UNITED NATIONS — For Saddam Hussein, the juxtaposition could not be more felicitous: As Iraq's foreign minister arrived here Wednesday for new talks on weapons inspections, the United Nations was again embroiled in debate on the Israeli-Palestinian conflict--a conflict that Baghdad believes could provide the best possible protection from any U.S. military action.
The Iraqis want U.N. officials to provide answers to questions they posed during their last visit two months ago--20 questions, to be precise, including requests for assurances that inspectors would not be Western spies and demands for an assessment of American plans "for invading Iraq and overthrowing its national government by force."
U.N. Secretary-General Kofi Annan was expected to tell Iraqi Foreign Minister Naji Sabri that some of his concerns can be addressed only by the Security Council. And the council has said Iraq must comply with its inspection demands before other issues are addressed.
"We are going to be discussing the implementation of Security Council resolutions, and we will discuss the return of the inspectors, but obviously there must be something on the minds of the Iraqis that they would also want to put on the table," Annan said shortly before the talks began Wednesday. "I would hope that we can spend a considerable amount of time on the return of the inspectors."
Hans Blix, who heads the U.N. inspection team that would be dispatched to Iraq, has been instructed to respond to technical and logistical issues raised by the Iraqis.
Among them: How long would the inspections last and would inspectors respect Iraq's "sovereignty, independence and territorial integrity?" (Blix said the team could need up to a year and must have the right to travel freely and conduct surprise inspections anywhere in Iraq.)
Sabri was accompanied by a 15-member delegation of senior diplomats, advisors and military officers, an indication that Iraq is prepared for detailed negotiations here. Iraqi and U.N. officials in the talks declined to comment about the substance of discussions, which are scheduled to continue through Friday.
Western diplomats here are divided in their analysis of Iraq's intentions, with some saying they believe that Baghdad is ready to readmit inspectors to forestall American military action as part of a global war on terrorism, and others doubting that Hussein would risk the discovery of the weapons of mass destruction they believe his government is hiding.
But Iraq's sense of urgency about U.N. inspection demands appears to have diminished of late, diplomats concur.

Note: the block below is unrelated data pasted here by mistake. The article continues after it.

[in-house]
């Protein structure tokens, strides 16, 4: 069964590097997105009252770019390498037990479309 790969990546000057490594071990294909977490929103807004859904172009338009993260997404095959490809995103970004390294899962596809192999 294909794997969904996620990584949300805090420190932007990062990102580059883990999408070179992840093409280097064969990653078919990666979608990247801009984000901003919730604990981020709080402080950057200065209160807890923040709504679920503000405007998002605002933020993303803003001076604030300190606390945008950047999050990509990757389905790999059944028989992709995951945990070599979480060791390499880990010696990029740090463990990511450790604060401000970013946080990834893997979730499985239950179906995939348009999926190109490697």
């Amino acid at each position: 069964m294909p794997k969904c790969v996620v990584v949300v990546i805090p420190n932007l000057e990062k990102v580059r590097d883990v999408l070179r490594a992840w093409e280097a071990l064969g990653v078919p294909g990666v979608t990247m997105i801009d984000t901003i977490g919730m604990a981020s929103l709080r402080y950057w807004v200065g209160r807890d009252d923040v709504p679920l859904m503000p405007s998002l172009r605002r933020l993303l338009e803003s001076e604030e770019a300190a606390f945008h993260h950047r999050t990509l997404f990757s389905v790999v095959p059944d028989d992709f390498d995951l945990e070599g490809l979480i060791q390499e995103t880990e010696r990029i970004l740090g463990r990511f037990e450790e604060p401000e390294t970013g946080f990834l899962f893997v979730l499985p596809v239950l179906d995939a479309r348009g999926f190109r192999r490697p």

Sabri arrived here Wednesday exuding a new confidence: At the recent Arab League summit in Lebanon, his government won unanimous opposition to U.N. sanctions, thanks to the unusual Arab solidarity provoked by Israel's reoccupation of the West Bank. Iraq then postponed its original plans for a mid-April resumption of talks at the U.N., saying it did not want to distract attention from the Palestinian issue.
And, in what it termed a protest against U.S. support for Israel, it suspended oil sales for at least 30 days, forgoing as much as $1 billion in income.
When the Iraqis were last here in early March, they were very much on the defensive: American military threats sounded increasingly pointed and credible, the Security Council had recently endorsed a strengthened sanctions regime, and even major Arab states backed council demands that Baghdad reopen its doors to weapons inspectors.
Annan said then that his conversations would be strictly limited to securing Iraq's fulfillment of Security Council resolutions adopted after Iraq's 1990 invasion of Kuwait. The council imposed strict sanctions that can be lifted only if U.N. inspectors confirm that Iraq neither holds nor is trying to build chemical, biological or nuclear weapons, or missiles with the capacity to deliver the weapons beyond its borders.
A previous U.N. inspection team pulled out of Iraq in December 1998, shortly before U.S. and British warplanes launched punitive airstrikes against the country. The inspectors complained then that they had routinely been denied access to known or suspected Iraqi military installations.
"Iraq has now signaled to the secretary-general: Let's talk about compliance," Fred Eckhard, Annan's spokesman, said last month after Iraq formally requested this second round of discussions. "The secretary-general is not empowered to talk about anything other than full compliance."
But now, after being literally and diplomatically embraced by the Persian Gulf states and other Arab powers, Hussein's envoys appear to believe that they are in a stronger negotiating position.
They say they want a comprehensive review of their entire relationship with the U.N. and are reviving requests for compensation for economic and infrastructural damage they claim is attributable to U.N. sanctions.
Annan is scheduled to meet again with the Iraqis on Friday.